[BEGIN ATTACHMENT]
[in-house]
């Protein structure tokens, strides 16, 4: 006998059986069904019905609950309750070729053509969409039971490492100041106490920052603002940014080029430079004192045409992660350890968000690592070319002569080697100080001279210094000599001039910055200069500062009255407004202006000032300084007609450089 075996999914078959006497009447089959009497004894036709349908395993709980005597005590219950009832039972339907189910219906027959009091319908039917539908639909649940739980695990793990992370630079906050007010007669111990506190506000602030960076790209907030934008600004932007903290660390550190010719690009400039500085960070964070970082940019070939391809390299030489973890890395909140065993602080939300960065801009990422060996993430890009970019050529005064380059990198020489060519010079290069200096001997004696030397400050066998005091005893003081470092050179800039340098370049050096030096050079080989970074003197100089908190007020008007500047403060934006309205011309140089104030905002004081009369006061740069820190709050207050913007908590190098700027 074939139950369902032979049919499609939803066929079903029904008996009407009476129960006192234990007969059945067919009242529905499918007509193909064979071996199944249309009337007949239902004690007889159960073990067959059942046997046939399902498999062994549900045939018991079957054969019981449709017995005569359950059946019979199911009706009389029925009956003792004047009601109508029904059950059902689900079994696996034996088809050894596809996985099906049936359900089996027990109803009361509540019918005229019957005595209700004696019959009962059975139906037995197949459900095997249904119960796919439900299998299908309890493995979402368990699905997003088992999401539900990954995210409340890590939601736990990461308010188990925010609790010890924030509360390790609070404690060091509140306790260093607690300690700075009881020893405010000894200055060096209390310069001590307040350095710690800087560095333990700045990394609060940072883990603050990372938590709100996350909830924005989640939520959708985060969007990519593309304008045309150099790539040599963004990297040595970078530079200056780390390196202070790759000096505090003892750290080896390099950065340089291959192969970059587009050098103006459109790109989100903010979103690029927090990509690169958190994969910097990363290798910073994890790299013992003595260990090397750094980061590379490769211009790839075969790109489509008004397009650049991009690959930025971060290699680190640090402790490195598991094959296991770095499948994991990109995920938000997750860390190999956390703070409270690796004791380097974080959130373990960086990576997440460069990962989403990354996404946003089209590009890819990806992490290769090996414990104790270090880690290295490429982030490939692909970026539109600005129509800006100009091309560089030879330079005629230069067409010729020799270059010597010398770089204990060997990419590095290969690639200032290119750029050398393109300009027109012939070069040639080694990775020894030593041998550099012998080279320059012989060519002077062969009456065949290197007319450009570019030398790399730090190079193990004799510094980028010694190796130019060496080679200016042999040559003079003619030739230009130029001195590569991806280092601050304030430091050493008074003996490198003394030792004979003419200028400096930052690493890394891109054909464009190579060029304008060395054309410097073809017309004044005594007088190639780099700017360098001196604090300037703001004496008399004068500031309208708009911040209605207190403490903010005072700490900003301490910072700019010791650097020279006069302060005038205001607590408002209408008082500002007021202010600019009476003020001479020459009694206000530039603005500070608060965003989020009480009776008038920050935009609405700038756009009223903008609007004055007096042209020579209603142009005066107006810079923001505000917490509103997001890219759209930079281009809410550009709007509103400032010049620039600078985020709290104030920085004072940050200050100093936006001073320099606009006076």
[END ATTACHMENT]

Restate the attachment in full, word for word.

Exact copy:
[in-house]
């Protein structure tokens, strides 16, 4: 006998059986069904019905609950309750070729053509969409039971490492100041106490920052603002940014080029430079004192045409992660350890968000690592070319002569080697100080001279210094000599001039910055200069500062009255407004202006000032300084007609450089 075996999914078959006497009447089959009497004894036709349908395993709980005597005590219950009832039972339907189910219906027959009091319908039917539908639909649940739980695990793990992370630079906050007010007669111990506190506000602030960076790209907030934008600004932007903290660390550190010719690009400039500085960070964070970082940019070939391809390299030489973890890395909140065993602080939300960065801009990422060996993430890009970019050529005064380059990198020489060519010079290069200096001997004696030397400050066998005091005893003081470092050179800039340098370049050096030096050079080989970074003197100089908190007020008007500047403060934006309205011309140089104030905002004081009369006061740069820190709050207050913007908590190098700027 074939139950369902032979049919499609939803066929079903029904008996009407009476129960006192234990007969059945067919009242529905499918007509193909064979071996199944249309009337007949239902004690007889159960073990067959059942046997046939399902498999062994549900045939018991079957054969019981449709017995005569359950059946019979199911009706009389029925009956003792004047009601109508029904059950059902689900079994696996034996088809050894596809996985099906049936359900089996027990109803009361509540019918005229019957005595209700004696019959009962059975139906037995197949459900095997249904119960796919439900299998299908309890493995979402368990699905997003088992999401539900990954995210409340890590939601736990990461308010188990925010609790010890924030509360390790609070404690060091509140306790260093607690300690700075009881020893405010000894200055060096209390310069001590307040350095710690800087560095333990700045990394609060940072883990603050990372938590709100996350909830924005989640939520959708985060969007990519593309304008045309150099790539040599963004990297040595970078530079200056780390390196202070790759000096505090003892750290080896390099950065340089291959192969970059587009050098103006459109790109989100903010979103690029927090990509690169958190994969910097990363290798910073994890790299013992003595260990090397750094980061590379490769211009790839075969790109489509008004397009650049991009690959930025971060290699680190640090402790490195598991094959296991770095499948994991990109995920938000997750860390190999956390703070409270690796004791380097974080959130373990960086990576997440460069990962989403990354996404946003089209590009890819990806992490290769090996414990104790270090880690290295490429982030490939692909970026539109600005129509800006100009091309560089030879330079005629230069067409010729020799270059010597010398770089204990060997990419590095290969690639200032290119750029050398393109300009027109012939070069040639080694990775020894030593041998550099012998080279320059012989060519002077062969009456065949290197007319450009570019030398790399730090190079193990004799510094980028010694190796130019060496080679200016042999040559003079003619030739230009130029001195590569991806280092601050304030430091050493008074003996490198003394030792004979003419200028400096930052690493890394891109054909464009190579060029304008060395054309410097073809017309004044005594007088190639780099700017360098001196604090300037703001004496008399004068500031309208708009911040209605207190403490903010005072700490900003301490910072700019010791650097020279006069302060005038205001607590408002209408008082500002007021202010600019009476003020001479020459009694206000530039603005500070608060965003989020009480009776008038920050935009609405700038756009009223903008609007004055007096042209020579209603142009005066107006810079923001505000917490509103997001890219759209930079281009809410550009709007509103400032010049620039600078985020709290104030920085004072940050200050100093936006001073320099606009006076």